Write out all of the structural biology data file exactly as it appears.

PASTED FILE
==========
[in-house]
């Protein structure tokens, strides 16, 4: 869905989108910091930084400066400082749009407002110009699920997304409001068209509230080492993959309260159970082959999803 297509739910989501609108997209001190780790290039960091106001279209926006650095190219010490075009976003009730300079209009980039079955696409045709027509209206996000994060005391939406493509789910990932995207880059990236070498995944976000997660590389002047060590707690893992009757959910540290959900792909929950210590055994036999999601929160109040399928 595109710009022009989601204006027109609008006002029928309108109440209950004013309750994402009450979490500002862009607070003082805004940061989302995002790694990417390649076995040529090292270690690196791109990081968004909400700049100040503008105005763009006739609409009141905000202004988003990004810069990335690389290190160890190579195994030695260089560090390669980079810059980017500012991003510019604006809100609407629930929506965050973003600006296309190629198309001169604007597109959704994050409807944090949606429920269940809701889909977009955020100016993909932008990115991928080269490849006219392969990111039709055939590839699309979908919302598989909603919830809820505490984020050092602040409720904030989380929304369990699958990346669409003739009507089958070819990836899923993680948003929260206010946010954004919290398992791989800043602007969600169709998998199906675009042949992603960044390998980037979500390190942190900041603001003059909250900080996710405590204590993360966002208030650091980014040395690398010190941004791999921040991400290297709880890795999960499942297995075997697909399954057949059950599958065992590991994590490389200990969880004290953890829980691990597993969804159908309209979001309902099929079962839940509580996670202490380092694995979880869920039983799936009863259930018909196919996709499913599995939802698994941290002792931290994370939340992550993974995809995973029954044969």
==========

[in-house]
């Protein structure tokens, strides 16, 4: 869905989108910091930084400066400082749009407002110009699920997304409001068209509230080492993959309260159970082959999803 297509739910989501609108997209001190780790290039960091106001279209926006650095190219010490075009976003009730300079209009980039079955696409045709027509209206996000994060005391939406493509789910990932995207880059990236070498995944976000997660590389002047060590707690893992009757959910540290959900792909929950210590055994036999999601929160109040399928 595109710009022009989601204006027109609008006002029928309108109440209950004013309750994402009450979490500002862009607070003082805004940061989302995002790694990417390649076995040529090292270690690196791109990081968004909400700049100040503008105005763009006739609409009141905000202004988003990004810069990335690389290190160890190579195994030695260089560090390669980079810059980017500012991003510019604006809100609407629930929506965050973003600006296309190629198309001169604007597109959704994050409807944090949606429920269940809701889909977009955020100016993909932008990115991928080269490849006219392969990111039709055939590839699309979908919302598989909603919830809820505490984020050092602040409720904030989380929304369990699958990346669409003739009507089958070819990836899923993680948003929260206010946010954004919290398992791989800043602007969600169709998998199906675009042949992603960044390998980037979500390190942190900041603001003059909250900080996710405590204590993360966002208030650091980014040395690398010190941004791999921040991400290297709880890795999960499942297995075997697909399954057949059950599958065992590991994590490389200990969880004290953890829980691990597993969804159908309209979001309902099929079962839940509580996670202490380092694995979880869920039983799936009863259930018909196919996709499913599995939802698994941290002792931290994370939340992550993974995809995973029954044969």